Change the world


South Africa is known for its rich biodiversity, attracting tourists from all over the world. However, protecting this precious asset is a complex task, says Lize von Staden, who received her PhD in Botany at Nelson Mandela University’s Autumn Graduation.

Dr Von Staden’s research focused on three area-based conservation interventions: the National Protected Area Expansion Strategy, maps of biodiversity priorities for guiding land use decisions, and regulations to protect threatened ecosystems.

By using counterfactual methods, her study aimed to determine the outcome of these interventions compared to what would have happened without them.

Her findings revealed that protected areas are highly effective conservation interventions. However, there are limitations on where these areas can be implemented due to land availability and limited resources.

Dr Von Staden's study also found that considering biodiversity priorities in land use decisions is a good complementary conservation intervention, because most of the areas identified as most important for maintaining biodiversity are currently outside protected areas. She showed for the first time that this innovative conservation method effectively reduces biodiversity loss.

In contrast, Dr Von Staden found that regulations to protect threatened ecosystems are less effective. These ecosystems are under high pressure for conversion to other land uses, and their protection relies on supportive mechanisms, such as biodiversity mainstreaming and multi-sector land use planning.

Her conclusions suggest that South Africa's landscape-wide approach to biodiversity conservation is generally effective, but there is still room for improvement. Specifically, stronger policy engagement with the economic sectors driving biodiversity loss, is needed to develop solutions to reduce overall pressure on biodiversity.

Dr Von Staden is a researcher at the South African National Biodiversity Institute, where her work focuses on monitoring and reporting on state of South Africa’s biodiversity. She says that the consequences of biodiversity loss are significant because it supports sustainable and inclusive development and many people's livelihoods depend on biodiversity.

Biodiversity elements, such as healthy soils, pollinators, natural pest controls and natural rangelands, support many aspects of food production. If we lose biodiversity, we will have to use more costly and less effective man-made solutions to make up for the loss of these important functions.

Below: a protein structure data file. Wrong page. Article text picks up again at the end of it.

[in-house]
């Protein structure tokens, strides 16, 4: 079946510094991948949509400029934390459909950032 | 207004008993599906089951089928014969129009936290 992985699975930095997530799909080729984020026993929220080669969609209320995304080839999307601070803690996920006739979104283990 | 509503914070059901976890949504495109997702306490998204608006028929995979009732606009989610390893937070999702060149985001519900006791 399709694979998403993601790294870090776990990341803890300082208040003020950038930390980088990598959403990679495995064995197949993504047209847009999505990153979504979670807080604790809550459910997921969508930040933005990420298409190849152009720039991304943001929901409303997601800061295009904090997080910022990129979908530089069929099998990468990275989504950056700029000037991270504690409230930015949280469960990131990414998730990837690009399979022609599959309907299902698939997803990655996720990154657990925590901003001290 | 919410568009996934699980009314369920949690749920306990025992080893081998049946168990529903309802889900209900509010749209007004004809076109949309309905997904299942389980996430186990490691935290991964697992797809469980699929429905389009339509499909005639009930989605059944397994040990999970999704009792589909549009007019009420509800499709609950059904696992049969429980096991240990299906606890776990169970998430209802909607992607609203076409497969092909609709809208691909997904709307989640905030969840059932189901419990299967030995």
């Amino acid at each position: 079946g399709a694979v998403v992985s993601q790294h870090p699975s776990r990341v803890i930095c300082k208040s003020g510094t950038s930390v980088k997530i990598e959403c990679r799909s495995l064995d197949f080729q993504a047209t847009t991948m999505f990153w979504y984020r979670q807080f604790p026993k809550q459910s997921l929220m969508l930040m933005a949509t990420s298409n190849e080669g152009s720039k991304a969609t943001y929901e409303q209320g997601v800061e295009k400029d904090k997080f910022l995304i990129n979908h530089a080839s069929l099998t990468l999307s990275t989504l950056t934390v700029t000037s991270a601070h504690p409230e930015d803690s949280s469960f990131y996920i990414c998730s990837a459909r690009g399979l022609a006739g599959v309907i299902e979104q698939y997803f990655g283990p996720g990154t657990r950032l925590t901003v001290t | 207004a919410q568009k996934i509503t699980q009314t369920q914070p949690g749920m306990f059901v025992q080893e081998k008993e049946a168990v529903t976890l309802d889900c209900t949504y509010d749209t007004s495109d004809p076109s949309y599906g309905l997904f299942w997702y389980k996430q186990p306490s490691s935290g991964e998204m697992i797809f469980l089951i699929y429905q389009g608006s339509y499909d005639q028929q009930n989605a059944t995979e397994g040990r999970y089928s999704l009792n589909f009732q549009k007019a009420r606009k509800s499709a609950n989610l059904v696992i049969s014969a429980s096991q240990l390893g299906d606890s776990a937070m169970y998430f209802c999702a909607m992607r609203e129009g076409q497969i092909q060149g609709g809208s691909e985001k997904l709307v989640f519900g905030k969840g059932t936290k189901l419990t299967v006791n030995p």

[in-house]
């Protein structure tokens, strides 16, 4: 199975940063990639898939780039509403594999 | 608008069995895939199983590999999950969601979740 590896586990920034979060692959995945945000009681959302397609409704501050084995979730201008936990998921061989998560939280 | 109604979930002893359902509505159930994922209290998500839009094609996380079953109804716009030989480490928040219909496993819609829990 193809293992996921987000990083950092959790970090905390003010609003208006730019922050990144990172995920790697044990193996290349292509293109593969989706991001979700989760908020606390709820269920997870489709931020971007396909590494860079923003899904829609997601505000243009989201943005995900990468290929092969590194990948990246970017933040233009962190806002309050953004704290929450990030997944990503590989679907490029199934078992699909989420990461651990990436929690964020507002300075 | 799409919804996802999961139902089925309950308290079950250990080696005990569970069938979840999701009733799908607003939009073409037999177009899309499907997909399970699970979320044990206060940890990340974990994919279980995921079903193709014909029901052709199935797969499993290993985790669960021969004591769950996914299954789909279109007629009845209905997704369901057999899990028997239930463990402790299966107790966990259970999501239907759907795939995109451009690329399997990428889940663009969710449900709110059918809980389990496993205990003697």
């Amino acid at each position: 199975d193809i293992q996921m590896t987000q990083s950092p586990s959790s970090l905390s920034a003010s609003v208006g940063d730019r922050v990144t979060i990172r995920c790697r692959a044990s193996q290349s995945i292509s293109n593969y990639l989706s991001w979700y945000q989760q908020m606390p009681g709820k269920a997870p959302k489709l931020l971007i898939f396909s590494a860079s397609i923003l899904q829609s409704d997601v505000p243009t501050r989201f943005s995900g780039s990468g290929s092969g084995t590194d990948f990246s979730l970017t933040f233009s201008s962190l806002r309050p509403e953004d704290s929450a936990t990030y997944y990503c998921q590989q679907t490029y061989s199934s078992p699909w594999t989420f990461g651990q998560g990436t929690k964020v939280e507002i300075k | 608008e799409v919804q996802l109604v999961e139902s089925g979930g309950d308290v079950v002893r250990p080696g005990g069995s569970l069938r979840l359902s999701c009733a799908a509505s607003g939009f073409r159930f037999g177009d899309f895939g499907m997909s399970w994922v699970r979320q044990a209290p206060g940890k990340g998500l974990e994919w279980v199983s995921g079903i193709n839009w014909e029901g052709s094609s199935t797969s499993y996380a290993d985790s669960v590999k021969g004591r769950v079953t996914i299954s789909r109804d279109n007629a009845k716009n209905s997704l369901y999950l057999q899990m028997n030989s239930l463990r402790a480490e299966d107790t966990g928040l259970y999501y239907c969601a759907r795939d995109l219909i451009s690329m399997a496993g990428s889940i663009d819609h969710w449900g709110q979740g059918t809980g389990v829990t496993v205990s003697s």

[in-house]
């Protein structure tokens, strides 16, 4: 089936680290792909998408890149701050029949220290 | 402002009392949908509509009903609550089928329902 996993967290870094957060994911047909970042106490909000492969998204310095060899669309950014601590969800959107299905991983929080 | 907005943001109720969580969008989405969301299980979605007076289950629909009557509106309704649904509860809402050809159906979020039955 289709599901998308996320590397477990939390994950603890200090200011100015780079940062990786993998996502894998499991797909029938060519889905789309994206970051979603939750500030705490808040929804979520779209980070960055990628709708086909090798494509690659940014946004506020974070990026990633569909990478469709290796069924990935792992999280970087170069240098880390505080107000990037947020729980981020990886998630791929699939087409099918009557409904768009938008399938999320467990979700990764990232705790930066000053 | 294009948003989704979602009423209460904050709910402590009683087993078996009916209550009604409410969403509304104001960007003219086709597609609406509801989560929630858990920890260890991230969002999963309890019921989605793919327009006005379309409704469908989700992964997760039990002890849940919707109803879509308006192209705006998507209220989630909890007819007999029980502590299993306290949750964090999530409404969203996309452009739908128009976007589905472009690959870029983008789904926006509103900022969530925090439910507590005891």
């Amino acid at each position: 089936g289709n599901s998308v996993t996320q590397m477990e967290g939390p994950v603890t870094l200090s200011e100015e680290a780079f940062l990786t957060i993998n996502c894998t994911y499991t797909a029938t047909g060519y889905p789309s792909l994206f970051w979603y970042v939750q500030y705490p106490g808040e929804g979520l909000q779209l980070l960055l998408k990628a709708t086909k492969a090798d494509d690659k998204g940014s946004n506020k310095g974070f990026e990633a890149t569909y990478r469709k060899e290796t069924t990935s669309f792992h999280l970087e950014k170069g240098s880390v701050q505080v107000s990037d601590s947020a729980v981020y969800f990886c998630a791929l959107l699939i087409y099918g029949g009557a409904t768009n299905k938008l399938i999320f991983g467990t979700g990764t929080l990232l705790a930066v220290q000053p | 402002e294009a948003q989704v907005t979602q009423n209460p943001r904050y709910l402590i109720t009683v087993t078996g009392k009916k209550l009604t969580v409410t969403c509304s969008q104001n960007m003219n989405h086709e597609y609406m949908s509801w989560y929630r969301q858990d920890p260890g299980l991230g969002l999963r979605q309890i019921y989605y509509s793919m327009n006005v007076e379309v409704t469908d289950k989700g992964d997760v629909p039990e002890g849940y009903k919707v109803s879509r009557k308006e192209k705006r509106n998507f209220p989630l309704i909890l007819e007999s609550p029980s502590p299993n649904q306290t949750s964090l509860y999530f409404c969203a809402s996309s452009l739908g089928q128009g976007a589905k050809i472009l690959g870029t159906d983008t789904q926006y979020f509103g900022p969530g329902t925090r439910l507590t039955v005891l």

When asked how she chose her research topic, Dr Von Staden related it to the exposure to South Africa’s legal frameworks and policies to protect biodiversity she obtained through her work at SANBI. She noticed that South Africa's systematic and comprehensive landscape-wide approach to biodiversity conservation is quite unique, and that many practices and policies are considered good, but there was no evidence that they are achieving their intended outcomes.

Conservation science has been slow in adopting counterfactual methods, which quantifies the difference that an action or intervention makes. “Using these methods, we can get a better sense of whether an action is worth investing in”, she says.

She hopes that many more people will join her in doing this important and necessary work in conservation science and that her research will be considered in further development and refinement of South Africa's conservation policies and legislation.

“I already have my dream job! Scientists make many important contributions to our collective knowledge, but to make an impact they cannot remain stuck within the academic space. At SANBI we serve as a connection between academic science and broader society by translating the findings of scientific studies into evidence-based policy advice and as a scientist it gives me great satisfaction to see to how our research achieves real-world impact”.

Dr Von Staden’s supervisors, Prof Mandy Lombard and Dr Stephen Holness, have been working in systematic conservation planning in both terrestrial and marine environments for over 30 years.

They are excited about Dr Von Staden's results because she provides the very first assessment of how the conservation planning science is being used to inform policy in South Africa, and how this is being translated into action.

Prof Lombard believes that “Dr Von Staden's work is a game changer and tells us what we need to focus on going forward; we need a multi-pronged approach to secure the ecosystem services that biodiversity provides, and her work tells us which prongs are working well and which still need work”.

Contact information
Ms Elma de Koker
Internal Communication Practitioner
Tel: 041-504 2160